DeVos Confirmed: Split Vote in Florida

The telephone lines to D.C. were jammed with protest votes over the DeVos nomination for U.S. Secretary of Education.  In Florida, Senator Rubio voted yes and Senator Nelson voted no.  The U.S. Senate was tied and VP Pence broke the tie.

I saw a note about a one sentence bill to abolish the Department of Education.  It was filed by Rep. Thomas Massie RKY.  He thinks local parents and communities should control schools.  He may be right.

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A Good News Bill

A rational voice has filed a charter school bill.  SB 0538  Clemons. 

Charter School applicants must demonstrate that they meet certain needs that the school district does not, or is unable to, meet and share results of innovative methods with the district. 

This is the number one recommendation in the League’s study of charters.  The premise that competition between districts and charters would improve public education has proven to be not only wrong, it is destructive.  The bill responds to the fiscal irresponsibility of unfettered expansion of charters.  This is one of our themes:   School choice means all schools are under funded.  Too many schools competing for the same students dilutes funding required to meet even basic student needs.  Everyone loses.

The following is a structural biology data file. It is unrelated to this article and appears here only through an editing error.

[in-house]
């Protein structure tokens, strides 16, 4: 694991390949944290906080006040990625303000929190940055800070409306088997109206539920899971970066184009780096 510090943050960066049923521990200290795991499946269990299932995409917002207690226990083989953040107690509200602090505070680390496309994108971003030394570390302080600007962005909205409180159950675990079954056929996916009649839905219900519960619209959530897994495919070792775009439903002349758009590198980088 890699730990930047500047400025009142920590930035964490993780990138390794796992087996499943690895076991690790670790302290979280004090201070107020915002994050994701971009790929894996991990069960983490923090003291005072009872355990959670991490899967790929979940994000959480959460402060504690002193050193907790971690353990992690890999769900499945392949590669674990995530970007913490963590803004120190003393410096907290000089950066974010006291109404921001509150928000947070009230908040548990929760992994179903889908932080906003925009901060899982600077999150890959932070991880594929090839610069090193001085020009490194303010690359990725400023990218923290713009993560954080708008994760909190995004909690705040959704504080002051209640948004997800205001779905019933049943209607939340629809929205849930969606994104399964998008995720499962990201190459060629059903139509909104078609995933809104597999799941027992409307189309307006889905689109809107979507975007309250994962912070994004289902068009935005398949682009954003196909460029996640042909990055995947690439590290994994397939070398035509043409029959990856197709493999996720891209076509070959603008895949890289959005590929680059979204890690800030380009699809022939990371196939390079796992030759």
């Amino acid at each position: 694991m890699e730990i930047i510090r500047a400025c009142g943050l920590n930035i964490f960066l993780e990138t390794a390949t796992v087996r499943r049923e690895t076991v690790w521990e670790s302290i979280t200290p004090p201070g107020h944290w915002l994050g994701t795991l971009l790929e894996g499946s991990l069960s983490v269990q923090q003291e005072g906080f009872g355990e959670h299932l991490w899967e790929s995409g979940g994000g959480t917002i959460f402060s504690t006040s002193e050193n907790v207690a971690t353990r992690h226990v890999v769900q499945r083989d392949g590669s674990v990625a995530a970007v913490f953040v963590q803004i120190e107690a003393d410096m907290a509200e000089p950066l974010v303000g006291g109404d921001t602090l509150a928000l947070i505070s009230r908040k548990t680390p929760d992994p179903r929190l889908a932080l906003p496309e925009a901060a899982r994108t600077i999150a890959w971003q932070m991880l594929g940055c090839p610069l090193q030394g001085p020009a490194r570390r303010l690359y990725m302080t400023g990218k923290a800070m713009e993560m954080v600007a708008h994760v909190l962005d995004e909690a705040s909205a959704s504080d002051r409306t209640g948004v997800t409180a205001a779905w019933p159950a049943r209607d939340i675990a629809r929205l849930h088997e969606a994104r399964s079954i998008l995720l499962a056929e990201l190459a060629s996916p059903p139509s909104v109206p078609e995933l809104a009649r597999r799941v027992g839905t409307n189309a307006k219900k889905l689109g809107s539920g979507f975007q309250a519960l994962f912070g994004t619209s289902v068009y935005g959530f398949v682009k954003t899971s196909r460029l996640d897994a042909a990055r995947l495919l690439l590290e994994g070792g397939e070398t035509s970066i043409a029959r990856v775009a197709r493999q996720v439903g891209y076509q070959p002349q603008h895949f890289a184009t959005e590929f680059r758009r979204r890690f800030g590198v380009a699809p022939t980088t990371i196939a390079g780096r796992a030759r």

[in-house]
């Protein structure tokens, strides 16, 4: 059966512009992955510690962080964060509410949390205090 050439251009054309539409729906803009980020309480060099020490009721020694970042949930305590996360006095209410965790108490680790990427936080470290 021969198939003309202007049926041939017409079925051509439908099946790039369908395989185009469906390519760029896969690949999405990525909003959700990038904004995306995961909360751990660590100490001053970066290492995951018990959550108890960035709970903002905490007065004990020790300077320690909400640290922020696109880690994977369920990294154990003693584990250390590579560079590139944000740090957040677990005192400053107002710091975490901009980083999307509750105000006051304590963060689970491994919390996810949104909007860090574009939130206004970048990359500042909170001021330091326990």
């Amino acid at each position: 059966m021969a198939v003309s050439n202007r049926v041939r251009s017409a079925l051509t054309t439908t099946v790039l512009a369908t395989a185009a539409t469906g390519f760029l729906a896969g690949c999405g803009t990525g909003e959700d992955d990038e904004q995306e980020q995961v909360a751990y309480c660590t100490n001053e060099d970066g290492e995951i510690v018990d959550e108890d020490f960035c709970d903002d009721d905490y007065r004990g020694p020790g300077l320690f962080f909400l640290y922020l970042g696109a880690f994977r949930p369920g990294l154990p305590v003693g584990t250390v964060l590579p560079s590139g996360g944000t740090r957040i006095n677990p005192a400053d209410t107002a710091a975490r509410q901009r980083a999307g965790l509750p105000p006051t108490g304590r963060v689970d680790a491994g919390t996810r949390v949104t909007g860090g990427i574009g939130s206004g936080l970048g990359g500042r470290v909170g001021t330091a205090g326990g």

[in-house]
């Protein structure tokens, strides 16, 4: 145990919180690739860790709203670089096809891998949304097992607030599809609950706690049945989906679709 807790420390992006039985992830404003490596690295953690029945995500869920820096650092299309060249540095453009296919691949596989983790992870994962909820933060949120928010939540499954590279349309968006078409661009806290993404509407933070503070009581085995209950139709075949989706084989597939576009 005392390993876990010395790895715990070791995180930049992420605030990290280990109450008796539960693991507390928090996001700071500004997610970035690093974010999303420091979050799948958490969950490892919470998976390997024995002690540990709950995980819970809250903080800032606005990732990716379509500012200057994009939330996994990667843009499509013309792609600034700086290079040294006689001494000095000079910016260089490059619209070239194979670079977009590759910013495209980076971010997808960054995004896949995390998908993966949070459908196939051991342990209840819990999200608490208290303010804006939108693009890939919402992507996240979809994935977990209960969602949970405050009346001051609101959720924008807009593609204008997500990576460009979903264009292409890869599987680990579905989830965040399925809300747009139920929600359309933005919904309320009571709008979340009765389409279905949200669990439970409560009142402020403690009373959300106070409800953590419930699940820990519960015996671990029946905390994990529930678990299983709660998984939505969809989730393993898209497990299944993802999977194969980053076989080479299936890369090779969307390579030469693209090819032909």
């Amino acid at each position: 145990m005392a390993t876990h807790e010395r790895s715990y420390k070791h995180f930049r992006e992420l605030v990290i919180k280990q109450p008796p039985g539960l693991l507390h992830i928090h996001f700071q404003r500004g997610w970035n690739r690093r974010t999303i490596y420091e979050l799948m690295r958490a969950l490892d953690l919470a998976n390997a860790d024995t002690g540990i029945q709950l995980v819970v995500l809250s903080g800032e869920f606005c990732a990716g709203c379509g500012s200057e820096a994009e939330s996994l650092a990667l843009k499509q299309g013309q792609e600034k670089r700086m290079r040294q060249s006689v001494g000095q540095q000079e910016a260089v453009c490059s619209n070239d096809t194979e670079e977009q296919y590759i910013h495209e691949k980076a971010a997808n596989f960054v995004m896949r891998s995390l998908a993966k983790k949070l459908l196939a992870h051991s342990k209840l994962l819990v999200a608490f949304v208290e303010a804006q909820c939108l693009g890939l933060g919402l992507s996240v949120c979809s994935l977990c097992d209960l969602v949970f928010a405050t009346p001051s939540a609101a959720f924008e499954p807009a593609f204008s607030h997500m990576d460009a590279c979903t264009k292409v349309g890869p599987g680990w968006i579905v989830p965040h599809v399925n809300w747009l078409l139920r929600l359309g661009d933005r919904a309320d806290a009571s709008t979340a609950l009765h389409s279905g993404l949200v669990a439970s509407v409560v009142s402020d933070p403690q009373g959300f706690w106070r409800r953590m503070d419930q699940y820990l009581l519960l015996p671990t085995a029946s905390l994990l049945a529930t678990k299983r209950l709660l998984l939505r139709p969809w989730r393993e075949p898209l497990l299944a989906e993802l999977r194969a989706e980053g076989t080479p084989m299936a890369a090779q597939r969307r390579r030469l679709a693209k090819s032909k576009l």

Possible Compromise on Corporate Charter and Public School Facility Funding?

David Simmons has an idea that may take wings.  To ease the facility backlog for renovations and maintenance, Simmons proposes SB 604 to increase the 1.5 mills that districts can assess from l.5 to 1.7 mills.  This is still less than it used to be, but it would help generate income to remodel outdated science labs or replace dying air conditioning units.  There is a catch.  In a companion bill, SB 376, Simmons would allocate some of this money to charter schools. Districts do not have to share this funding now.

 

 

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Florida: Doing it on the cheap